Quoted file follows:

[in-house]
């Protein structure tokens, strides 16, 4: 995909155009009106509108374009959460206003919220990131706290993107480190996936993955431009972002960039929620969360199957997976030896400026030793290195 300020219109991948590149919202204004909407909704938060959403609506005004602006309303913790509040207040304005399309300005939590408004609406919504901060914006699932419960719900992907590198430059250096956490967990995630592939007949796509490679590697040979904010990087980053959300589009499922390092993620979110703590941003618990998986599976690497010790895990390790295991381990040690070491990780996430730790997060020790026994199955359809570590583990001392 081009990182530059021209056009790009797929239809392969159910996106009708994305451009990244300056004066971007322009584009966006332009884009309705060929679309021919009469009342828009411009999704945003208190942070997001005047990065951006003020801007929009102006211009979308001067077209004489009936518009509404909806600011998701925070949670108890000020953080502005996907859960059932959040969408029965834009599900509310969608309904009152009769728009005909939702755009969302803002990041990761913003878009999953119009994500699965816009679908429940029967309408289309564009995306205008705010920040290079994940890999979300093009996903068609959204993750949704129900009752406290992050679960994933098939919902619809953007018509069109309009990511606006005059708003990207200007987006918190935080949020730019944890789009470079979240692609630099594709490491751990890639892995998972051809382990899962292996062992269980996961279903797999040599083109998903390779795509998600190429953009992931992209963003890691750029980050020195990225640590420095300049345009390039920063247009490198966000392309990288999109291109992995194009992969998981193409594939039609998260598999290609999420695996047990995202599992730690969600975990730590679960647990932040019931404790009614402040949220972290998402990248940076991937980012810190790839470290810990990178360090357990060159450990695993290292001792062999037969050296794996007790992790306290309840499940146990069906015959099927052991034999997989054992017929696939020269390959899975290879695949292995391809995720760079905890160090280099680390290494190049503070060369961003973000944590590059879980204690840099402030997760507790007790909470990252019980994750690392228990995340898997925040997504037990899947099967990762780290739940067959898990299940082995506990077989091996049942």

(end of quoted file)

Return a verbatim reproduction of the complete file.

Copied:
[in-house]
């Protein structure tokens, strides 16, 4: 995909155009009106509108374009959460206003919220990131706290993107480190996936993955431009972002960039929620969360199957997976030896400026030793290195 300020219109991948590149919202204004909407909704938060959403609506005004602006309303913790509040207040304005399309300005939590408004609406919504901060914006699932419960719900992907590198430059250096956490967990995630592939007949796509490679590697040979904010990087980053959300589009499922390092993620979110703590941003618990998986599976690497010790895990390790295991381990040690070491990780996430730790997060020790026994199955359809570590583990001392 081009990182530059021209056009790009797929239809392969159910996106009708994305451009990244300056004066971007322009584009966006332009884009309705060929679309021919009469009342828009411009999704945003208190942070997001005047990065951006003020801007929009102006211009979308001067077209004489009936518009509404909806600011998701925070949670108890000020953080502005996907859960059932959040969408029965834009599900509310969608309904009152009769728009005909939702755009969302803002990041990761913003878009999953119009994500699965816009679908429940029967309408289309564009995306205008705010920040290079994940890999979300093009996903068609959204993750949704129900009752406290992050679960994933098939919902619809953007018509069109309009990511606006005059708003990207200007987006918190935080949020730019944890789009470079979240692609630099594709490491751990890639892995998972051809382990899962292996062992269980996961279903797999040599083109998903390779795509998600190429953009992931992209963003890691750029980050020195990225640590420095300049345009390039920063247009490198966000392309990288999109291109992995194009992969998981193409594939039609998260598999290609999420695996047990995202599992730690969600975990730590679960647990932040019931404790009614402040949220972290998402990248940076991937980012810190790839470290810990990178360090357990060159450990695993290292001792062999037969050296794996007790992790306290309840499940146990069906015959099927052991034999997989054992017929696939020269390959899975290879695949292995391809995720760079905890160090280099680390290494190049503070060369961003973000944590590059879980204690840099402030997760507790007790909470990252019980994750690392228990995340898997925040997504037990899947099967990762780290739940067959898990299940082995506990077989091996049942």